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Genome sequencing’s role in reducing foodborne illnesses is topic at Commissioner’s Food Safety Forum Aug. 16

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Food-Safety-ForumRALEIGH – The role of whole genome sequencing in reducing outbreaks of foodborne illnesses will be among topics covered at the 12th annual Commissioner’s Food Safety Forum on Aug. 16 at the State Fairgrounds.

Agriculture Commissioner Steve Troxler will host the event from 9 a.m. to 12:30 p.m. in the Expo Center. It is open to farmers, food businesses, regulators, health professionals and other interested people. Admission is free and includes lunch, but pre-registration is requested.

Whole genome sequencing is a process conducted in laboratories to determine the complete DNA sequence of an organism’s genetic material.

“Our keynote speaker is Eric Stevens with the Food and Drug Administration’s Center for Food Safety and Applied Nutrition,” Troxler said. “His presentation will focus on how the agency uses whole genome sequencing in its investigations of foodborne illnesses.”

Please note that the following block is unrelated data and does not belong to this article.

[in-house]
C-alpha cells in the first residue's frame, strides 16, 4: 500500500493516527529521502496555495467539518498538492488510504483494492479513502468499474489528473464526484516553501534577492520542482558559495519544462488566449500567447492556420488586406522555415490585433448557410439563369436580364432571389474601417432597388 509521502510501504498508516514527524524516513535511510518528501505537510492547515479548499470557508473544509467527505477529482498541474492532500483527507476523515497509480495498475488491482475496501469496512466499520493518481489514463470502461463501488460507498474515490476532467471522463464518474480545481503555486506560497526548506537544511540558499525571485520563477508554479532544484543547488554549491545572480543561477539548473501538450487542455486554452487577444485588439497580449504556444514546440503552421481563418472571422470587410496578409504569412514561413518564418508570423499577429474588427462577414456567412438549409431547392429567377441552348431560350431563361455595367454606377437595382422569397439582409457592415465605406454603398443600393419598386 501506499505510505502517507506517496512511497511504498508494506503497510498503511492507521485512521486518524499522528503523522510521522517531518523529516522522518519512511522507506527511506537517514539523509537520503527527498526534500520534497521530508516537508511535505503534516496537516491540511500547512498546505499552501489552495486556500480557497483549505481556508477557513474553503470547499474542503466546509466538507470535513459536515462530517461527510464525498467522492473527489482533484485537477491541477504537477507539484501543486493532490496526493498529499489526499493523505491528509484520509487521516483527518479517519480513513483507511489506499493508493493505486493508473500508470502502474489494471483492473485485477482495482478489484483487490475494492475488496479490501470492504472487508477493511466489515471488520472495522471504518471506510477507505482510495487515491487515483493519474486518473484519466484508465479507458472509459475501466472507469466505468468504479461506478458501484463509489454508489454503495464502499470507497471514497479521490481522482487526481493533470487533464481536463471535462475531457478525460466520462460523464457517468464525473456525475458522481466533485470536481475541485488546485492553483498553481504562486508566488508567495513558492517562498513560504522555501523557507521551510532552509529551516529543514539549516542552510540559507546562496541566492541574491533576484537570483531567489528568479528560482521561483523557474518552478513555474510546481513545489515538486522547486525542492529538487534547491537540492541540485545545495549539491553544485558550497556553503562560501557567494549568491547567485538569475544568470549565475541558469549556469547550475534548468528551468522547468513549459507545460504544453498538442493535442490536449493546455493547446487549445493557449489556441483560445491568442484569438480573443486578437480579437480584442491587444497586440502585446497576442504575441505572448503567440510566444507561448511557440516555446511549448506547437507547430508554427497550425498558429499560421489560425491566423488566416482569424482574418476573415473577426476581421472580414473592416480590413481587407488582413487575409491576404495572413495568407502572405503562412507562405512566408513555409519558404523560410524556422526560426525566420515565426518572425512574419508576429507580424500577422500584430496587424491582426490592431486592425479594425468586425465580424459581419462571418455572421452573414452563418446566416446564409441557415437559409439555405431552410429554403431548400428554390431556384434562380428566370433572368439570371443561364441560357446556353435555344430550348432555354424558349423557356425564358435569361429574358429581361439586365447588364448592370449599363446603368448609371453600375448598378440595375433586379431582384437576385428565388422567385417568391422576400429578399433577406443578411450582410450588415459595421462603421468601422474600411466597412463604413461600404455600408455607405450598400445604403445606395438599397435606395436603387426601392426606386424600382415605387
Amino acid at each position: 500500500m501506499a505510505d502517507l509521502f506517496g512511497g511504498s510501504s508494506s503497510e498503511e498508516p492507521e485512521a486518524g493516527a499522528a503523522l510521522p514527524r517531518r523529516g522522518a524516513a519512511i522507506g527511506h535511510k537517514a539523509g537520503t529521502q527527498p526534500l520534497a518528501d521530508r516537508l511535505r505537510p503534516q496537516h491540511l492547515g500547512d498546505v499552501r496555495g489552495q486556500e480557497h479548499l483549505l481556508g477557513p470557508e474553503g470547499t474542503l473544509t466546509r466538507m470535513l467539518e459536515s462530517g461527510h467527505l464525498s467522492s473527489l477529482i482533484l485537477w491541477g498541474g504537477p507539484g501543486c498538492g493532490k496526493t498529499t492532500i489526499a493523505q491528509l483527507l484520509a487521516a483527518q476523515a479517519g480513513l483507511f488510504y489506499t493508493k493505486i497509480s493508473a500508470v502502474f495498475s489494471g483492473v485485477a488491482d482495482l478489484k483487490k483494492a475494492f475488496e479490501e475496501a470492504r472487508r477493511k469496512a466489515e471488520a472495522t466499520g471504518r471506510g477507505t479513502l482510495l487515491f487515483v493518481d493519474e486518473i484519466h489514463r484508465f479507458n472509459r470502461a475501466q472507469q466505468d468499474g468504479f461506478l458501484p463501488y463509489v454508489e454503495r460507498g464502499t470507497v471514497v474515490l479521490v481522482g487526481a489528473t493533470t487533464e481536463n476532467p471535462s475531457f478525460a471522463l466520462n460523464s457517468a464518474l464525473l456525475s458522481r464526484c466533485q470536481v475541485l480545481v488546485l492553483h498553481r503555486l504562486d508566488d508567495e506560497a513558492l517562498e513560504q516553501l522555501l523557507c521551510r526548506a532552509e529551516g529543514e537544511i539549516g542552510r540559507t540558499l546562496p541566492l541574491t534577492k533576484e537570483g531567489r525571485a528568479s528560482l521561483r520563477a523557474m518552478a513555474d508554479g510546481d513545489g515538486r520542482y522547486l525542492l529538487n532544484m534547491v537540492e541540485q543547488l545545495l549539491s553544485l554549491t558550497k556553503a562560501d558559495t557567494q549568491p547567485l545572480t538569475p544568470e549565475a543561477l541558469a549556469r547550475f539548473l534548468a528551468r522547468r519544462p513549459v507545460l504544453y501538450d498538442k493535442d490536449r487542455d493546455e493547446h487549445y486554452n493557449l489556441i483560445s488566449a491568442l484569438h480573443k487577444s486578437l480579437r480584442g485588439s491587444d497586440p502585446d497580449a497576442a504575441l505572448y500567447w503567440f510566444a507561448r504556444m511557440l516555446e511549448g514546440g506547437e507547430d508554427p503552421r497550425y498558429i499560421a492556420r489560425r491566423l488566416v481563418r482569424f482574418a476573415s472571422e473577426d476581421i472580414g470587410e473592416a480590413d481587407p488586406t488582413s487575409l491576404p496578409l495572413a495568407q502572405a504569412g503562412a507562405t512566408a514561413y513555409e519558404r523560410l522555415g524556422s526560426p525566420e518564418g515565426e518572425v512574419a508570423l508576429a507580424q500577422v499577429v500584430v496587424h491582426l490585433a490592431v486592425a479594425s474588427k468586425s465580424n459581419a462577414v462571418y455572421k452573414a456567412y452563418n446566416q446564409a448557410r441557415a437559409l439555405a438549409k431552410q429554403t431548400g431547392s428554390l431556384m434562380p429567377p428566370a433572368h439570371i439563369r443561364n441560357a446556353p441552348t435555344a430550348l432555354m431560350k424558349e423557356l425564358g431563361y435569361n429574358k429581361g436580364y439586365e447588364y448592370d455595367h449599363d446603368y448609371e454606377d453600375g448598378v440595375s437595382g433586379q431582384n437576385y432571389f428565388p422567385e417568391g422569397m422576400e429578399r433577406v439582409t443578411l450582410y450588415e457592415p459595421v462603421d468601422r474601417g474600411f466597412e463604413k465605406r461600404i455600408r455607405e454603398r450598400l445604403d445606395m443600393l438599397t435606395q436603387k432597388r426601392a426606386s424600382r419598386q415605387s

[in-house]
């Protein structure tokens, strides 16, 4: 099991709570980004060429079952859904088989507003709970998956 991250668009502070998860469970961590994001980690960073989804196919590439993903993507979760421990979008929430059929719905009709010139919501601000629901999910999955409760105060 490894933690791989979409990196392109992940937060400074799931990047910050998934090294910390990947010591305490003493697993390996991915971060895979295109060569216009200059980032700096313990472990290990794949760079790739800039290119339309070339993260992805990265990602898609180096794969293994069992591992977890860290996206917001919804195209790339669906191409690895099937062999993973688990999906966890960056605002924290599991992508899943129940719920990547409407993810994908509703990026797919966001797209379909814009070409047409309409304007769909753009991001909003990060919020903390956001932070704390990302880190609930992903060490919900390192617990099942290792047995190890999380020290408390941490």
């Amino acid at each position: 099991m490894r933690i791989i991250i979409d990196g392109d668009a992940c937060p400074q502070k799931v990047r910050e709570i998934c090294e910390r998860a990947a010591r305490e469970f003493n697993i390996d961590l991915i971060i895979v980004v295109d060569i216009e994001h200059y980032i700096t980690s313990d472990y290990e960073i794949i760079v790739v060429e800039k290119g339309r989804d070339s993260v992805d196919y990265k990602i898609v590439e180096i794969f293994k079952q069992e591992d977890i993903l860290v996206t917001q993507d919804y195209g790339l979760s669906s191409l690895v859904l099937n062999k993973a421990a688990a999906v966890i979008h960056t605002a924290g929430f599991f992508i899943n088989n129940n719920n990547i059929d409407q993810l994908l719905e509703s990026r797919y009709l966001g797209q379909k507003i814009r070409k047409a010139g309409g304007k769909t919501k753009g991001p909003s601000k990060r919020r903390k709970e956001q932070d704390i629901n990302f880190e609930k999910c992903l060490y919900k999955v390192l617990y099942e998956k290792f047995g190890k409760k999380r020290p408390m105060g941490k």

Other topics on the agenda include the sanitary transportation of food and preparations by farms for implementation of new federal food safety rules.

“It’s important for farmers to know what to expect when it comes to complying with the new federal produce safety rule,” Troxler said. “Our panelists will discuss the benefits of conducting an on-farm readiness review.”

To register, go to by Aug. 12. Individuals with questions should contact Christina Waggett at or 919-707-3008.

The forum is organized by the N.C. Department of Agriculture and Consumer Services and sponsored by Harris Teeter and Temperature Control Solutions.